“The Raid: Redemption (2012)” movie review.

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The Raid: Redemption” has been getting a lot of buzz among us martial arts fans as of late, apparently enough to earn a wide release. I had heard of it before, when it was just referred to as “The Raid”, although I failed to make a connection. It comes to us from the guys who made “Merantau”, a flawed but impressive film in its own right. “Merantau” showcased some spectacular martial arts choreography, but was rather clunky when it tried to be dramatic, tragic or funny. “The Raid” has no ambitions to be anything but the most vicious, badass martial arts film that you’ve ever seen. So naturally, it was awesome.


(Written and Directed by Gareth Evans)


 Tama (Ray Sahetapy) is a violent and notorious drug-lord who lives in a massive apartment complex, surviving by renting out rooms to other criminals, some being the most violent the underworld has to offer. A special forces team, which includes a skilled martial artist named Rama (Iko Uwais), are ordered to infiltrate the apartment and bring Tama to justice. At first, everything goes down smoothly as the team arrests one criminal after another. But when their presence becomes known, they find themselves in the fight of their lives. Do they stand a chance?


The first thing you need to know about “The Raid: Redemption” is that there is no real plot. It’s more of a premise that only exists for action. It should also be noted that there’s no real character development and the characterizations are paper thin at best. If you desire any kind of substance within the story with your martial arts movie, then you should probably watch “Fearless” or “Little Big Soldier” again. Even “Merantau” deserves some credit for at least trying to be the fuller cinematic experience by fleshing out its story, characters, relationships, etc. But it’s as if writer/director Gareth Evans read my review of that film (obviously he didn’t) and took my complaints to heart. “The Raid: Redemption” lacks the scope of its predecessor, but it means its focus has narrowed. It wants to be a hardcore action film FOR action fans and doesn’t let any pretenses get in its way. But I also believe enjoying the movie comes down to whether or not you can appreciate this. The reviews mean nothing if your sensibilities are more akin to Roger Ebert’s.

The first half of “The Raid” is more about gun fights, tactics, explosions and all around chaos. As someone who desires more fighting, this could’ve bored me but it didn’t. The director balances the pacing nicely by relying on suspenseful build up, smart planning from both sides and wonderfully framed action sequences. The camera is a little shaky, but only to disorient us a little. It never becomes stifling or nauseating. The director occasionally even manages to go artsy on us again, but is less showy about it. The scene where gunfire lights the spiral stairway, revealing the many shadows of their enemies is almost chilling. There might’ve been little actual martial arts during the first half, but it at least delivers crisp, edgy intense and exciting action scenes that never seem to stop. One trait that might be overlooked is that both sides showcase some intelligent strategies, so it’s not just everyone shooting at each other.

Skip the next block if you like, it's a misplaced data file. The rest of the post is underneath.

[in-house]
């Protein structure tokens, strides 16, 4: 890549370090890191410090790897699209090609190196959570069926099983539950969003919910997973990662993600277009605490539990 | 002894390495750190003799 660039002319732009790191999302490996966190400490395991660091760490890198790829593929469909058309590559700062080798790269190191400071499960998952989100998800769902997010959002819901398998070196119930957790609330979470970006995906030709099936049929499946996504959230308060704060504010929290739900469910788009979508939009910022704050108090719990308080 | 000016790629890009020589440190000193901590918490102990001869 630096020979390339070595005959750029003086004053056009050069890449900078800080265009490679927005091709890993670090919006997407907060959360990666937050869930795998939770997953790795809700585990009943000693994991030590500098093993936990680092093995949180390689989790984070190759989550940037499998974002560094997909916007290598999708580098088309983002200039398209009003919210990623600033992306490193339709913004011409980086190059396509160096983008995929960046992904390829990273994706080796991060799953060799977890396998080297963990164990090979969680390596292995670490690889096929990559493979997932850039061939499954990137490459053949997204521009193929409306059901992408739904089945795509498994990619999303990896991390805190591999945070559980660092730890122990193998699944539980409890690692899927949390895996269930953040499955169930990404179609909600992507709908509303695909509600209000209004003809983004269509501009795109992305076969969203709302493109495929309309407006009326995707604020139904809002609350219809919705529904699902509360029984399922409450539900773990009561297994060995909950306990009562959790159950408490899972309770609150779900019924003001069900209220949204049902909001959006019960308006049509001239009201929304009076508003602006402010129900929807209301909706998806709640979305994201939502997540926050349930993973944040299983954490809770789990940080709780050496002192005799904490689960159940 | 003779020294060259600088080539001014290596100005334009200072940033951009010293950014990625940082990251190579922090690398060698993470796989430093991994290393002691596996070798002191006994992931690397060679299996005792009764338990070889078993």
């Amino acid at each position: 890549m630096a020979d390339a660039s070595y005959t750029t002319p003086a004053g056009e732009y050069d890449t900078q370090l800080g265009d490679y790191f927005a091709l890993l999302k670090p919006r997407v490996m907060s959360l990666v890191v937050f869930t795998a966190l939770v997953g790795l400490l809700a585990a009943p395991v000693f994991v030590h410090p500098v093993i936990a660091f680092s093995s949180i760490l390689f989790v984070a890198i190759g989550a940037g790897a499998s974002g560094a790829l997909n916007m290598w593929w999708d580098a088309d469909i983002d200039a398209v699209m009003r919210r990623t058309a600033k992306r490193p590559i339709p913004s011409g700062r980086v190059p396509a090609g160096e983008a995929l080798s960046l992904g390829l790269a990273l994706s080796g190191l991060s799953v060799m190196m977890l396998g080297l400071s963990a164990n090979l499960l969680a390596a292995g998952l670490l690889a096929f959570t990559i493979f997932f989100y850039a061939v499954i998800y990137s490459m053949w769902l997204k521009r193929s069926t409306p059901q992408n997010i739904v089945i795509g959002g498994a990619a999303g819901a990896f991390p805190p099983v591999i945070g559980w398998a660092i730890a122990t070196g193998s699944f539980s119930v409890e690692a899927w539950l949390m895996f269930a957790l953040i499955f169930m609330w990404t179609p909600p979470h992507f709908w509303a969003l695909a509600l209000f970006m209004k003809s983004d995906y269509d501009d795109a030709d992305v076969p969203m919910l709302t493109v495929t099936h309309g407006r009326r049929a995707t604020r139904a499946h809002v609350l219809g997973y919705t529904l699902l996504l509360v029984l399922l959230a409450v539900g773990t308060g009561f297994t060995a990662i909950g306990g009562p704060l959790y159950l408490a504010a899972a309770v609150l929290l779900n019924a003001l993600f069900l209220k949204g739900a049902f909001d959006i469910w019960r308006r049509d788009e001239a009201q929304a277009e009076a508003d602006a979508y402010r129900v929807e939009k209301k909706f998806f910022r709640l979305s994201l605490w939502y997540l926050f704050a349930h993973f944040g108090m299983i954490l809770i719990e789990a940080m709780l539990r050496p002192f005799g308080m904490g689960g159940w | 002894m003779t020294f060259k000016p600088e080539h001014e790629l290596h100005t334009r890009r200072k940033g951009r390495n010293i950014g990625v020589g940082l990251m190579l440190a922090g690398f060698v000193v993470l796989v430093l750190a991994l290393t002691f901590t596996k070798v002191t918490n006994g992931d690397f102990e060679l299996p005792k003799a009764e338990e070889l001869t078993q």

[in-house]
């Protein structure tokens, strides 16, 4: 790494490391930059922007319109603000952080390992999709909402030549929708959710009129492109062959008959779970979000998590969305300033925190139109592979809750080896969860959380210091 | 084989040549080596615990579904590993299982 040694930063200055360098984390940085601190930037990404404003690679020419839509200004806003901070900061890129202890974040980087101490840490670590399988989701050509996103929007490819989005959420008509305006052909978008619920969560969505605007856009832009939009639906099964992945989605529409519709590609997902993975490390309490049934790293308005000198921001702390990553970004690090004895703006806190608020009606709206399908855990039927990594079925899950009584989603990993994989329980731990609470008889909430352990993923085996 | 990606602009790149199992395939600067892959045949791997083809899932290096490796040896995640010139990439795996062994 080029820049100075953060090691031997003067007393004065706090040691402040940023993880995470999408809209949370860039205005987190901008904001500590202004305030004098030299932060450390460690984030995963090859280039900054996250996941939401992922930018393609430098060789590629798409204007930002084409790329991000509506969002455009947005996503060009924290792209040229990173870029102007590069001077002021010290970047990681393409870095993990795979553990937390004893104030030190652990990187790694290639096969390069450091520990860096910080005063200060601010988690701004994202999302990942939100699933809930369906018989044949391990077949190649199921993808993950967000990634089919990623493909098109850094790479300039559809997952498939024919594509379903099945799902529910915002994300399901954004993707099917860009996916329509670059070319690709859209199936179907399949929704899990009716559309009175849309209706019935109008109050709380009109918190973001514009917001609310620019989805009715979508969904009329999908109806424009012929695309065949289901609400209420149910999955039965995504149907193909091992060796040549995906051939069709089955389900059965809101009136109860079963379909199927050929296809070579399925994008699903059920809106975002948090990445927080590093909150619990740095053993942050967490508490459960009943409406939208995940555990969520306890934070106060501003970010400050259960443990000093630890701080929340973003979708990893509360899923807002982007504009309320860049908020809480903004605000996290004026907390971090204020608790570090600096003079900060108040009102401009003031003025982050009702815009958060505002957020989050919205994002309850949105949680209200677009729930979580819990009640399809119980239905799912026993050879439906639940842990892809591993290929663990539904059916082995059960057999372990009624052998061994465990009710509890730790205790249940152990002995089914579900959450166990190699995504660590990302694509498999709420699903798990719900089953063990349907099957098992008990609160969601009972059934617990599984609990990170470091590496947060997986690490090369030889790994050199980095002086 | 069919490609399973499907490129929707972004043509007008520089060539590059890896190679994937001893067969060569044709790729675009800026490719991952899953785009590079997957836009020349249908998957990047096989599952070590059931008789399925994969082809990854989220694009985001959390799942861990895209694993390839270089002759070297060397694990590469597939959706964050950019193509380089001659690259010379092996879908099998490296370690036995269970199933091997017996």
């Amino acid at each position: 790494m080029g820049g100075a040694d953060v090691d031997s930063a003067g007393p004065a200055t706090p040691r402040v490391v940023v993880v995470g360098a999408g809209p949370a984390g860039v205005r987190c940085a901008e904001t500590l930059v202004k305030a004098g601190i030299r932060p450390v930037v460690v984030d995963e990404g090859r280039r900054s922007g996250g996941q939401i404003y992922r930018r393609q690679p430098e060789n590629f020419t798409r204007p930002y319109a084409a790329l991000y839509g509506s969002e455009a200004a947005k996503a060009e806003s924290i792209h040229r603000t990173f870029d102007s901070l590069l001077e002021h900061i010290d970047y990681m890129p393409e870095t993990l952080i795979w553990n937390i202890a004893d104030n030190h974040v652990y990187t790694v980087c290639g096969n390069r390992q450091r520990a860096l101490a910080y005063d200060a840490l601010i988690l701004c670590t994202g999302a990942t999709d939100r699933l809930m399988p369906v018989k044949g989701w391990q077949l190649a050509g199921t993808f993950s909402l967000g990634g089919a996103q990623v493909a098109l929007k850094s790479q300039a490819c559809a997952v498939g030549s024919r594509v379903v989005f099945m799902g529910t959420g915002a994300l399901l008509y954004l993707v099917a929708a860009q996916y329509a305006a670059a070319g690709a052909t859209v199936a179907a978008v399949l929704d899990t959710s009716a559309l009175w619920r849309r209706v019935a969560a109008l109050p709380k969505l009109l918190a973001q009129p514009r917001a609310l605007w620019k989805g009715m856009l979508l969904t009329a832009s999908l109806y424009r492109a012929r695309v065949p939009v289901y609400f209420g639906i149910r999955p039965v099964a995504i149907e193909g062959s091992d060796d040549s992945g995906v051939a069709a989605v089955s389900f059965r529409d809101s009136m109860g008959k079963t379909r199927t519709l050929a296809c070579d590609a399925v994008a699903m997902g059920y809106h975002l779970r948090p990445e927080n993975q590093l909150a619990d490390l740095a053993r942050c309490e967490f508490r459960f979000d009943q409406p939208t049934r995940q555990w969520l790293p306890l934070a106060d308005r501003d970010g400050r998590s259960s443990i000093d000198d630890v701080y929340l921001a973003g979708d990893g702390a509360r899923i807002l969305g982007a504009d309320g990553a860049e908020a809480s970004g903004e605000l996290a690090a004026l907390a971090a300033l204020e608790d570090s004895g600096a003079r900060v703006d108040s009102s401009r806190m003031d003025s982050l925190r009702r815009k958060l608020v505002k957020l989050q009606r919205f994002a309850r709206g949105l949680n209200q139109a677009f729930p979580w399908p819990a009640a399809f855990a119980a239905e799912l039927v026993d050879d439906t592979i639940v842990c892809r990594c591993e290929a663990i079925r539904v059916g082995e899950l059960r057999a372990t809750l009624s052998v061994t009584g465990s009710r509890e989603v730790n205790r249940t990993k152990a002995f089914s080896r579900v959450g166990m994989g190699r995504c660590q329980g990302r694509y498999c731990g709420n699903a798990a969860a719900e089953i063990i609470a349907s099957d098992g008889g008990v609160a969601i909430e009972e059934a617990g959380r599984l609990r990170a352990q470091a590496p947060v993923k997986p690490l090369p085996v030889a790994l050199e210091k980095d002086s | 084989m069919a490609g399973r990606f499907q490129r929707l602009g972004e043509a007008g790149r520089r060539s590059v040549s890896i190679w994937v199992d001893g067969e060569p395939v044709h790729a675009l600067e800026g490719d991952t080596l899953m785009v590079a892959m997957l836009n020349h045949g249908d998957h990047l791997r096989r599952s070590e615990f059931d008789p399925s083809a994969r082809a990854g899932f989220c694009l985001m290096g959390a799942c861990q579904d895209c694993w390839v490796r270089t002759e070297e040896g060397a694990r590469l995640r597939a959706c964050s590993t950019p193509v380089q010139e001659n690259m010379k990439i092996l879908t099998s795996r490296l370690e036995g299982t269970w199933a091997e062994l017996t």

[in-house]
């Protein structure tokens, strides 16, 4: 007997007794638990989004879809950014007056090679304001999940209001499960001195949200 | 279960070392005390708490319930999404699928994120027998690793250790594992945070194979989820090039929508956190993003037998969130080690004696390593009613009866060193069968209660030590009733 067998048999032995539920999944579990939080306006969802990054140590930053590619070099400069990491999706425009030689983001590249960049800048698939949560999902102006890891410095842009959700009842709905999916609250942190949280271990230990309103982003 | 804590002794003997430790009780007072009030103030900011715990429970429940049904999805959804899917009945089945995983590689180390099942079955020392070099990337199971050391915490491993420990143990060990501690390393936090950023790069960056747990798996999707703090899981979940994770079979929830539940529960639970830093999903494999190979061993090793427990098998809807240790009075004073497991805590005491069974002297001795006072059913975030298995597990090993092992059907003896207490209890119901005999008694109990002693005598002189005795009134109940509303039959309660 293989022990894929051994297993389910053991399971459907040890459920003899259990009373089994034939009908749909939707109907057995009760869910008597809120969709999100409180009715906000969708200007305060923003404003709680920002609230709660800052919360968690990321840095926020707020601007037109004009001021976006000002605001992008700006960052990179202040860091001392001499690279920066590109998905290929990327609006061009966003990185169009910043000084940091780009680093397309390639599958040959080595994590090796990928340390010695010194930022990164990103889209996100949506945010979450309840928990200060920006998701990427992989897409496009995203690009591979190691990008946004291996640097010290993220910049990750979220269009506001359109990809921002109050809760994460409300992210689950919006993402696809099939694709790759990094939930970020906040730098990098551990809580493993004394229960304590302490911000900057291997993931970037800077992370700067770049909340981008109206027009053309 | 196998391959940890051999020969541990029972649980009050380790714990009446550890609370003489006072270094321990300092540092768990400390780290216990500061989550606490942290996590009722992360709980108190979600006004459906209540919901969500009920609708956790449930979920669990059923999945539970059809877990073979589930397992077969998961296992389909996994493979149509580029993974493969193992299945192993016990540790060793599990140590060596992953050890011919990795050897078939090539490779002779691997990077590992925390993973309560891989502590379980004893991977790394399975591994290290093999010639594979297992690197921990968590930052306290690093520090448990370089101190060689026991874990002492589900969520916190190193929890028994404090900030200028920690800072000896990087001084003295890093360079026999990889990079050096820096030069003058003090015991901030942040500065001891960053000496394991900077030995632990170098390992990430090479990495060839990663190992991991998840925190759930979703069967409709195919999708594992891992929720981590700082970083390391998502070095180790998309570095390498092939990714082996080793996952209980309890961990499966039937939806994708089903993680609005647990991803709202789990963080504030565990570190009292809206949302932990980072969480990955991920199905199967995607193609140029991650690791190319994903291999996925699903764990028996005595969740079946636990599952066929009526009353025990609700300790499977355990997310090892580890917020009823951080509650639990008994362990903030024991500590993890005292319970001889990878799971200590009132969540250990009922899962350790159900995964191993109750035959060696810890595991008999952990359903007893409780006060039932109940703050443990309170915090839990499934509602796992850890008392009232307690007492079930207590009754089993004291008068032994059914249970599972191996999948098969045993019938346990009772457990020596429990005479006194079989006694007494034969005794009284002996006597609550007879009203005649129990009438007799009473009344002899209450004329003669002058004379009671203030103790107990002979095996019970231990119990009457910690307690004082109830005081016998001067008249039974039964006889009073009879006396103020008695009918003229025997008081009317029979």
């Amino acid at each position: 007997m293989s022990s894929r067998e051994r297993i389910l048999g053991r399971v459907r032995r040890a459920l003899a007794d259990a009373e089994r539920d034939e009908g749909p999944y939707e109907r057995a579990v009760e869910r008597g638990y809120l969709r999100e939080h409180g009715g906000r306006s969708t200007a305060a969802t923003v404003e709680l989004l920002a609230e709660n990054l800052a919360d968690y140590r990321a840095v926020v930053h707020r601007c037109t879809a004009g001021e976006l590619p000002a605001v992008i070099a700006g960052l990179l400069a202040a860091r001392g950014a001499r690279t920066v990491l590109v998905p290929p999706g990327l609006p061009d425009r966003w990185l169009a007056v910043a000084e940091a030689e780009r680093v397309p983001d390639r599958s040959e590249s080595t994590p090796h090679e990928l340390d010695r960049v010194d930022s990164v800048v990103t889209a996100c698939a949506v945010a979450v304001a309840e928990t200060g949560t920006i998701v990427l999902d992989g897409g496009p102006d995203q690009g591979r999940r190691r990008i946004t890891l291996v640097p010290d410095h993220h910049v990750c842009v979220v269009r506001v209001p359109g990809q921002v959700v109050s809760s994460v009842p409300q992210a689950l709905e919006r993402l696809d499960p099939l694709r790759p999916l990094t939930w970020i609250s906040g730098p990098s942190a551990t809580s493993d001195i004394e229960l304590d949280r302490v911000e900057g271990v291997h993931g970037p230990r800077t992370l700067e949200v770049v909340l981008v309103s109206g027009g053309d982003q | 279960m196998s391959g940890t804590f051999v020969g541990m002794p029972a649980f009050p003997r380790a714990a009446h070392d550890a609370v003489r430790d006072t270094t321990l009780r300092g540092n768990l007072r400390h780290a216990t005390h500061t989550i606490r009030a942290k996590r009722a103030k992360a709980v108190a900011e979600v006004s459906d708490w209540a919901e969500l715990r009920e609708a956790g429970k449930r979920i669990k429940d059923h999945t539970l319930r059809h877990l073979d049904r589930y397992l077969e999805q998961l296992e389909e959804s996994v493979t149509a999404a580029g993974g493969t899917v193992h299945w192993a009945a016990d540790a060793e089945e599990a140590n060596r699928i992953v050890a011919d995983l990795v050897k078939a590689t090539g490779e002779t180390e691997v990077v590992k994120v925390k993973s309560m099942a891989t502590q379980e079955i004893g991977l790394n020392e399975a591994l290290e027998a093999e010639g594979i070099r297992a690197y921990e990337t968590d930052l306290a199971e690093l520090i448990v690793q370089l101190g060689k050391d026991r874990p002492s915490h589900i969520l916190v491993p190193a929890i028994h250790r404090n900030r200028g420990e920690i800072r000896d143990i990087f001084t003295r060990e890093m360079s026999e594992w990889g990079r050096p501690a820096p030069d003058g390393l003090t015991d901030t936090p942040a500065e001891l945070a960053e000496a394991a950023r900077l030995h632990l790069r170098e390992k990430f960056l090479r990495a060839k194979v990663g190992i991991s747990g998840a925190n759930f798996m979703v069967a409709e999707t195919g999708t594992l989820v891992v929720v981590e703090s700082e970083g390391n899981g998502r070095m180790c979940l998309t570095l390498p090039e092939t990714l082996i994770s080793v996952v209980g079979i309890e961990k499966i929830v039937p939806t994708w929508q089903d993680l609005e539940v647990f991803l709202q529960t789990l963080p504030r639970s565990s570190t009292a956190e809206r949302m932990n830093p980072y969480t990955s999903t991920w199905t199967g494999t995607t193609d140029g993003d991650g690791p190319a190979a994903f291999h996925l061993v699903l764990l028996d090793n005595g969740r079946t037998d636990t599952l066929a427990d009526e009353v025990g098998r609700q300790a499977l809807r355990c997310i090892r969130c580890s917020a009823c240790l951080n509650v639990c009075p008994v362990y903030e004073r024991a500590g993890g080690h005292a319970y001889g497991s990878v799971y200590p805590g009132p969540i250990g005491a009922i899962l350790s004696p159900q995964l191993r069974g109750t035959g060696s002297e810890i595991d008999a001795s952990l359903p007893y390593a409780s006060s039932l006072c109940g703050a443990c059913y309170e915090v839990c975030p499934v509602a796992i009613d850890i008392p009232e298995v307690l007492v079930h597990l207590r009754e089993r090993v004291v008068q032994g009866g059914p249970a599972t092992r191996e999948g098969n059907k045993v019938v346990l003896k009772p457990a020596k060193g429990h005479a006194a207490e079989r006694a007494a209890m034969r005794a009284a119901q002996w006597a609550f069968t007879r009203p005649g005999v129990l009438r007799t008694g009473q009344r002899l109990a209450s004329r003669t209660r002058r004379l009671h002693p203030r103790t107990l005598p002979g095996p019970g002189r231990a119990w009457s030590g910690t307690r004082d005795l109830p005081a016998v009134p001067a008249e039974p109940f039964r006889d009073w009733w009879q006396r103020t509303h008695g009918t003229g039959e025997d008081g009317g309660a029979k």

Also like “Merantau”, the choreography only seems to get better after each fight. Silat is used once again (it’s probably going to replace Muy Thai as the hot combat art of cinema), although this time they seem to ground it more in reality. The techniques are less flashy, but instead rely on believable quickness and brutality. The punches and kicks always seem to barely miss or when they connect, it looks like they really hurt. The skills used are both creative and dangerous looking. There’s a healthy use of props, knives and stunts. But what will stand out the most is the graphic violence. It is so seamless that at times, I had to wonder how they pulled some of the gore effects off. The fist cuffs are all breathtaking, being brutal and smooth, with loads of diversity so they never get old. It certainly is in the level of “Ong Bak” and “Ong Bak 2” when it comes to its martial arts delivery and once the fights start, they also never seem to stop. Thank God Gareth Evans opts to use wide and medium shots for the bulk of the fights, so everything is caught on camera without problem. But the few close/hand held shots used somehow boosts the action. It’s nice when excellent choreographer is combined with excellent direction.

I do wish to make a point that there are obviously breaks between the action sequences, but that’s so the movie never becomes exhausting. I thought this was perfectly paced, but are there problems? Honestly, my only complaint is that the protagonists are sort of dull (although I liked the commander). Iko Uwais is great as an on-screen martial artist, but he doesn’t get a lot of opportunities to showcase any kind of acting talent or personality. The villains, however, are a lot of fun because they get to actually ‘act’. Otherwise, I have no real complaints. The lack of plot, characters, etc is only a criticism if you wanted any of that here. Sure, “Ong Bak” and the genre films that CAN have this stuff while being action packed deserve more respect than “The Raid”. But it wasn’t meant to be a well rounded picture, so I didn’t judge it as such. It was meant to be full of awesome violence, explosions, gun fights, fist fights and jaw dropping stunts. As such, it’s freaking amazing.

Not sure who exactly was being redeemed though…

Violence: Rated R worthy. HARDCORE!

Nudity: None.

Overall: “The Raid: Redemption” is a must see for fans of martial arts movies. It’s a great example of its kind.

Rating: 3.5/4 ★★★½